Web Exclusives: Alumni Spotlight

September 11, 2002

Watching what they eat
Alumni collaborate at Columbia’s eating disorders clinic

By Kristen Fountain ’96

Members of the Columbia’s Eating Disorders Clinic — Lauren Escott ’99, Evelyn Attia ’82, Michael Devlin ’78, and Tim Walsh ’67 — and in back Professor of Psychology Bart Hoebel outside Frist Campus Center during a visit in May to discuss a research grant.

Walk into the Eating Disorders Clinic at Columbia Presbyterian Medical Center in Manhattan and you might think you’ve landed in a psychology lab in Green Hall — judging from the number of alumni on staff. The Tiger count in this busy research unit above the Hudson River has been as high as one-third of the Clinic’s 21 psychiatrists, psychologists, nutritionists, and other personnel.

Long-time Director Tim Walsh ’67 and Clinical Co-Directors Evelyn Attia ’82 and Michael Devlin ’78 have worked together for more than 10 years. Research psychologist Lisa Kotler ’89 joined the team four years ago. The group initially assembled as a result of shared research interests and, in Lisa Kotler’s case, Walsh’s widespread reputation as an expert in child psychiatry. As a result of Princeton networking, research assistants Lauren Escott ’99 (now a graduate student at Boston University) and Dana Satir ’01 and last summer’s intern Jenny Edwards ’03 also climbed on board.

Together they study and treat anorexia, bulimia, and binge eating. As part of the state-funded New York Psychiatric Institute, the Eating Disorders Clinic offers free intensive counseling, in-house stays, and other care to patients who participate in research.

Current research ranges from Attia’s work measuring serotonin levels in anorexic patients and Devlin's development of nutritional and therapeutic treatment for binge eaters who are also obese, to Kotler's project adapting adult drug treatments to children and adolescents with eating disorders, and Walsh's diverse studies of the psychology of bulimia. They are also involved in a large study tracking the rates of relapse among anorexic patients taking Prozac.

In addition to their posts at the Clinic, all four are faculty members at Columbia University College of Physicians and Surgeons. Walsh, a chemistry major at Princeton, is a professor of pediatric psychopharmacology and director of clinical research in the Division of Child and Adolescent Psychiatry, Devlin, a biochemical sciences major, and Attia, a history major, are associate clinical professors of psychiatry, and Kotler, a psychology major, is an assistant clinical professor of psychiatry.

This year, another university tie is helping the clinic launch a multimillion-dollar research grant that will mine new findings about the feeding behavior of lab animals for insights into human eating disorders. The project was born in December 2000, when Kotler encouraged Walsh to join her at an evening seminar series on obesity research at Columbia’s main campus. Her senior thesis adviser, Professor of Psychology Bart Hoebel, gave the talk.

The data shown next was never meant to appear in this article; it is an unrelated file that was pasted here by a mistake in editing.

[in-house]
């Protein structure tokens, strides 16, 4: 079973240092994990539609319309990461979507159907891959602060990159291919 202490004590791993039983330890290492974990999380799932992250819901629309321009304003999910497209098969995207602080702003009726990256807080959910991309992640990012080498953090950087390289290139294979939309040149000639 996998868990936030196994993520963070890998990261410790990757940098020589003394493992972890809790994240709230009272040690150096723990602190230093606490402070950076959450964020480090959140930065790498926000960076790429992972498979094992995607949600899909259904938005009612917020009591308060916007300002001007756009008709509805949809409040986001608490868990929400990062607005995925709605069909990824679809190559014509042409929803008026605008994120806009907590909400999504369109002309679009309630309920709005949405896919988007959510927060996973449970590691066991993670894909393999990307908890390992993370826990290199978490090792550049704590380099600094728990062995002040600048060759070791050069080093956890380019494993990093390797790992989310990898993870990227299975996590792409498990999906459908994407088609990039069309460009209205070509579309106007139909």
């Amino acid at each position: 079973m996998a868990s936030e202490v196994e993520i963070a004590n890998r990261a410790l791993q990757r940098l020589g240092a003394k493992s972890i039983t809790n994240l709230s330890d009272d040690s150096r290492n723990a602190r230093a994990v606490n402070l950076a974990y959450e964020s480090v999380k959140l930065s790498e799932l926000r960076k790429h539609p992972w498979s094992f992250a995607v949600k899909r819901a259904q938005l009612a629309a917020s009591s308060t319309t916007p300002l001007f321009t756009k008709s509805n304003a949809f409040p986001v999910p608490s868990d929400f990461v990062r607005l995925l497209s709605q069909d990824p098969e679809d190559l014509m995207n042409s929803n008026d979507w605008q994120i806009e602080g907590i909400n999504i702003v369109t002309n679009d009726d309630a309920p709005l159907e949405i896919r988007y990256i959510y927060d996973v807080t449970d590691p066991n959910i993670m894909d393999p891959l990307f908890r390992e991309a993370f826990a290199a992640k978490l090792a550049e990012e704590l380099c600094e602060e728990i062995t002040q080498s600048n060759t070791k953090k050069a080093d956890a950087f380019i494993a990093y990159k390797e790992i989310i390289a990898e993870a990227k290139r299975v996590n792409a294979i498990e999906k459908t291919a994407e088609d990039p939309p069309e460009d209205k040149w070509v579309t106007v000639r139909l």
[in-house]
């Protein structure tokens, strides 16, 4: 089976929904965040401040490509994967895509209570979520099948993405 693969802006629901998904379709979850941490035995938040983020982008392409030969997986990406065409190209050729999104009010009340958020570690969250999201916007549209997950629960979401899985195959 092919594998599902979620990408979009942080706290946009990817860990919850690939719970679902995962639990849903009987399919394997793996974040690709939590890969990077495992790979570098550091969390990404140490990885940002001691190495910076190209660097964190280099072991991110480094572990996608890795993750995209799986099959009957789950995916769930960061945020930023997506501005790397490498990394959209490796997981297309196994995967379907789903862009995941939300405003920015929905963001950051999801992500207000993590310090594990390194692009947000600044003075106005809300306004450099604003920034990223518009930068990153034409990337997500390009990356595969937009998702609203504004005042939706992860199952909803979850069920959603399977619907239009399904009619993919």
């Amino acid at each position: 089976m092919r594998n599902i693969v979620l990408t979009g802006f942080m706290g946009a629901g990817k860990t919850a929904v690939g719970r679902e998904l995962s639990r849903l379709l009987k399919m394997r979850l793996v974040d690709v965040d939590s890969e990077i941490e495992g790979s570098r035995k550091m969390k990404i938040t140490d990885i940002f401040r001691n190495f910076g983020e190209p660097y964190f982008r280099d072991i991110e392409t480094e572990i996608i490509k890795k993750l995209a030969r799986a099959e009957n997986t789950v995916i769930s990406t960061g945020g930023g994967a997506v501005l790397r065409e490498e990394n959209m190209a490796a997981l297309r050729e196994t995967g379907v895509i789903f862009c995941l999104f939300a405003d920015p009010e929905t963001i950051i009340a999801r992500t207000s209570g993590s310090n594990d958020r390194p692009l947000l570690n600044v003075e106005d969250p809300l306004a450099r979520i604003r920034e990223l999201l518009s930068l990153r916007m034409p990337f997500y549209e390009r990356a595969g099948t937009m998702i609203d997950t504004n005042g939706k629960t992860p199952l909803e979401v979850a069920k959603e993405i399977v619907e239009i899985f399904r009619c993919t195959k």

That evening Hoebel described intriguing results that suggest connections between binge eating and addiction: Adult rats fed sugar-water and solid food, according to a schedule that limits access to the water (up to 12 hours per day), will drink up to twice as much during the first hour compared to a control group with free rein. Within a week, the restricted animals consume 20 to 25 percent of their total daily sugar-water intake during the first hour, a voraciousness he described as “binge-like.”

Equally suggestive, rats that are denied their regular dose of sugar-water after a month of bingeing will begin the teeth chattering and head- and paw-shaking typical of addicted animals in withdrawal. In the binging cycle and during withdrawal, a sugar-happy rat’s brain also shows changes in dopamine and other neurochemical levels similar to lab animals given cocaine and morphine.

For clinic researchers on the lookout for experimental psychology translatable to a medical setting, the presentation paid off. After the talk, Kotler made the introductions and Walsh and Hoebel began discussing collaboration. “The Princeton connection gave us a common link and facilitated a lot of this getting started,” she concluded. Ultimately, Walsh, Devlin, and Hoebel submitted a multipart, five-year proposal in conjunction with seven other laboratory and clinical scientists from Columbia and Cornell.

For Walsh, Devlin, and Attia frequent trips back to Green Hall to fine-tune lab-to-clinic crossover techniques only add to the already palpable Princeton office presence. Besides the hallway Reunions talk and the ubiquitous college mug, a few Columbia IDs dangle from unabashedly orange neck straps.

The paraphernalia, according to Attia, is just a physical sign of the personal bonds that make the clinic run. “When I was at Princeton, I didn’t have much of a sense of what it would mean for me later,” she said. “Having that shared experience is now an important part of our group.”


Kristen Fountain is a freelance science writer living in New York City.